Divya Solgamawrote on May 22 2008 7:04PM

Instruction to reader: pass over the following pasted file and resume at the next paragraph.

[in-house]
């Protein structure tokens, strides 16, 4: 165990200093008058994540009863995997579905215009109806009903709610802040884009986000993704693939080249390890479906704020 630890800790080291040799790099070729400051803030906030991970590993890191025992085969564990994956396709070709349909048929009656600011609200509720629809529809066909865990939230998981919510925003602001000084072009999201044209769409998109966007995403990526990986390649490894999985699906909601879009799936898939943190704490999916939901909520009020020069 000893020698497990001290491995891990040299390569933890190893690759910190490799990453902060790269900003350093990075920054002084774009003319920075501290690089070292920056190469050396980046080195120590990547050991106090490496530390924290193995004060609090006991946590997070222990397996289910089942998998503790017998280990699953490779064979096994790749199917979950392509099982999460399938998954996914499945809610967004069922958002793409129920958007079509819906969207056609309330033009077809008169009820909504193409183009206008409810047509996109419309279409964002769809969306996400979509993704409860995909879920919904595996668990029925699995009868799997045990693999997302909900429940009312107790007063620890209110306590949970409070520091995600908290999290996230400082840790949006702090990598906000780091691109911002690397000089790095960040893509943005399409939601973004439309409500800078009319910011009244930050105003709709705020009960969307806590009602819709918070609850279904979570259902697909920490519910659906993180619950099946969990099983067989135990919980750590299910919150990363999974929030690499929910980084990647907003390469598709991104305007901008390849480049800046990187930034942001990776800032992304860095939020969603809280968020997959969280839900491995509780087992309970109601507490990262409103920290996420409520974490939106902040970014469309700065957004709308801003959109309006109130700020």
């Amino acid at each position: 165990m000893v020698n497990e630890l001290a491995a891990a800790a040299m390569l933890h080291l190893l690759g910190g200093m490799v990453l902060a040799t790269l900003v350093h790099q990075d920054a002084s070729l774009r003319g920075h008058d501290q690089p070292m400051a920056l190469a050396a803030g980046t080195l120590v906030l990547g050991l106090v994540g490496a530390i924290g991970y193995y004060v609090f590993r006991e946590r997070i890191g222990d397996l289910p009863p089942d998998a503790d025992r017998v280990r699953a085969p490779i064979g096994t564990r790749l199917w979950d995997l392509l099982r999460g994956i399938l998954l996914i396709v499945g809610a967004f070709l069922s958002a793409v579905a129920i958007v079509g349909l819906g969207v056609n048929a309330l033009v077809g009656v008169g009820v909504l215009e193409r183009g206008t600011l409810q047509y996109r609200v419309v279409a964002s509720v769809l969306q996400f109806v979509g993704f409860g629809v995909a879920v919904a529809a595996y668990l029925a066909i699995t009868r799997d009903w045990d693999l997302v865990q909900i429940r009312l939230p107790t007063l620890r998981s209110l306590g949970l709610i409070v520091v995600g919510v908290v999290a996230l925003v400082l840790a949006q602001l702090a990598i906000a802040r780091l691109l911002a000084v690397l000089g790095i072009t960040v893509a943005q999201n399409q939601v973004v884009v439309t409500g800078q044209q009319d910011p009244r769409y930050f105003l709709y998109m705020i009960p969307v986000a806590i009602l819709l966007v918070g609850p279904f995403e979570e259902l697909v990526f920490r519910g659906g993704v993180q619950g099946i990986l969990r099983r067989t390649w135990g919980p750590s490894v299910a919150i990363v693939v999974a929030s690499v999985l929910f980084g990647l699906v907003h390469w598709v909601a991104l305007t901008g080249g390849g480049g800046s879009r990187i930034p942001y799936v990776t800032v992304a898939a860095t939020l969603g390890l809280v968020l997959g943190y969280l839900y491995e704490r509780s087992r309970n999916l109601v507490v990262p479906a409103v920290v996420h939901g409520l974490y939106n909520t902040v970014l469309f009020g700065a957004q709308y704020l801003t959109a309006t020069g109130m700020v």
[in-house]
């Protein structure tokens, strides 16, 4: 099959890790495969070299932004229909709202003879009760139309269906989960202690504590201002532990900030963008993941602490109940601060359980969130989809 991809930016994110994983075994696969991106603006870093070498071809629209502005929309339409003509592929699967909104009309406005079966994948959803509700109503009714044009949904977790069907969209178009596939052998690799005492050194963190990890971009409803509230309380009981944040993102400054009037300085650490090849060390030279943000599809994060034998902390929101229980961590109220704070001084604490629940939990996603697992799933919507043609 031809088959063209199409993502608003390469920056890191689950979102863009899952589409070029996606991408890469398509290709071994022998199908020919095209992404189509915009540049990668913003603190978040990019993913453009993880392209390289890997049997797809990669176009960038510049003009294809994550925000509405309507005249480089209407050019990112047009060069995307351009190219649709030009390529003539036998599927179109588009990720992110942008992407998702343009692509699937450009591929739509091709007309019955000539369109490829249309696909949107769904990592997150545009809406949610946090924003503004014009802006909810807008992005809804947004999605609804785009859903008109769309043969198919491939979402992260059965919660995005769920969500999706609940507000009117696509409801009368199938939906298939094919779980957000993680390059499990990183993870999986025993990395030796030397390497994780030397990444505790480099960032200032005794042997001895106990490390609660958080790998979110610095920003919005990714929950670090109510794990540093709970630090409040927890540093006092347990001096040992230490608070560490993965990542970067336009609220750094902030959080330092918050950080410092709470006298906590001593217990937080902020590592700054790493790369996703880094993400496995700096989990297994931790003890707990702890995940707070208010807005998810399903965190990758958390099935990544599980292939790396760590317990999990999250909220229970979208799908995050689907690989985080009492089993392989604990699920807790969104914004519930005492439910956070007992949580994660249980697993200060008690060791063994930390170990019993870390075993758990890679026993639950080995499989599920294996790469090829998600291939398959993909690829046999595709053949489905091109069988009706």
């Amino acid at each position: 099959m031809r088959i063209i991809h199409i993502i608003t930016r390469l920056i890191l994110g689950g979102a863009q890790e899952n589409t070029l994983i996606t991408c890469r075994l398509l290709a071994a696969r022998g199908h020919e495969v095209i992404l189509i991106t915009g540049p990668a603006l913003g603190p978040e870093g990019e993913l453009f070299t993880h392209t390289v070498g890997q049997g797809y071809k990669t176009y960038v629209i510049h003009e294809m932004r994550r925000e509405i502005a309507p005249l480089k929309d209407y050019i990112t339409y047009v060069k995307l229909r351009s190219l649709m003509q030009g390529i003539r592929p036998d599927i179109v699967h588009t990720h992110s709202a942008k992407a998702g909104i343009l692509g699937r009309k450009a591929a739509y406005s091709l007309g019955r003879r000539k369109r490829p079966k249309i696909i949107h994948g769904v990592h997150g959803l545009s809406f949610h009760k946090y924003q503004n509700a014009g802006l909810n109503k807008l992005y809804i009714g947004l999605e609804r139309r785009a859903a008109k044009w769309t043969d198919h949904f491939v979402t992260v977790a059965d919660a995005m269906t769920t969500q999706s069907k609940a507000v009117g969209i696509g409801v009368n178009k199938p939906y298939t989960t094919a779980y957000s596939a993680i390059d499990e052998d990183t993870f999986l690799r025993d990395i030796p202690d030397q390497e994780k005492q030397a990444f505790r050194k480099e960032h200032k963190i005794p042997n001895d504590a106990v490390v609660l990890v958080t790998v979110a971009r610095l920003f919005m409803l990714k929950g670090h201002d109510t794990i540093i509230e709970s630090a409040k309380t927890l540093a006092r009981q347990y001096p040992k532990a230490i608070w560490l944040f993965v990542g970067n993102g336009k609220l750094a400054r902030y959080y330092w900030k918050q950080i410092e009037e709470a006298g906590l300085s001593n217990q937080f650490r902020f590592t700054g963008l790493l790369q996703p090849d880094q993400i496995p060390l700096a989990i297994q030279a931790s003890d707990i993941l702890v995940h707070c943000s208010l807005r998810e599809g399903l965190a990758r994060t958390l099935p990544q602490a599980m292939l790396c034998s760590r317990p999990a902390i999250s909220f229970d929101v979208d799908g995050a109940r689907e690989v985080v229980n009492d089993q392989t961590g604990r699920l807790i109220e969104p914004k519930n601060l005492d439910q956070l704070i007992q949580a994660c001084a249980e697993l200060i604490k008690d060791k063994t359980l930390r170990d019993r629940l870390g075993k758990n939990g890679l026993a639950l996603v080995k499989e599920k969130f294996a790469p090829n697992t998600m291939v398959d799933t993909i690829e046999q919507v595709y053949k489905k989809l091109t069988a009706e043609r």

The film Kari Diye Kinlam is set in the backdrop of preindependent India. People of Bengal specially the men were preparing themselves into perfect human beings, free from all possible prejudices. They were not to be purchased or influenced by money. This film has subject matter from the 1920s till the middle of 1940s. Empowered with strong beliefs this film reaches out to one and all in getting the message across loud and clear. Human beign's natural state is to be happy and the satisfaction in life is an attempt to measure happiness. Two moderate young women Lakhi and Sati face the ultimate dillema of being happy in their respective lives. Lakhi’s preoccupation with her groom forced her to be on the other side of life. To look after her brain-sick husband she becomes involved with another man for money. In the mean time her sister Sati is irritated with her husband and strict mother-in-law leaves her in-law’s house in a total confused state of mind. Dipu, an educated boy, isan ideal instance, a perfect embodiment of a male figure, following the middle path. Dipu is trapped for taking bribe which he had actually taken as a loan was cheated by Sati’s in-laws who had actually been cheated by their lawyer. Now, the mentor of Lakhi, a dishonest businessman suddenly tries to kill her which is foiled by her own adolescent son Manash and in turn becomes lunatic, while her brain-sick husband recovers from his disease with a fine stroke of luck. Sati’s too-good-a-husband reveals his masculine self and brings his wife back to her place. Here, the different variables towards the optimal state of affairs proposes an answer which seems both theoretically well founded and in agreement with psychological and sociological observations of the factors that correlate with happiness. Lakhi, whose name itself symbolise wealth and happiness, lies down her life and the film ends with an analysis that people are happy when they are in control and feel competent to satisfy their needs and can reach their goals.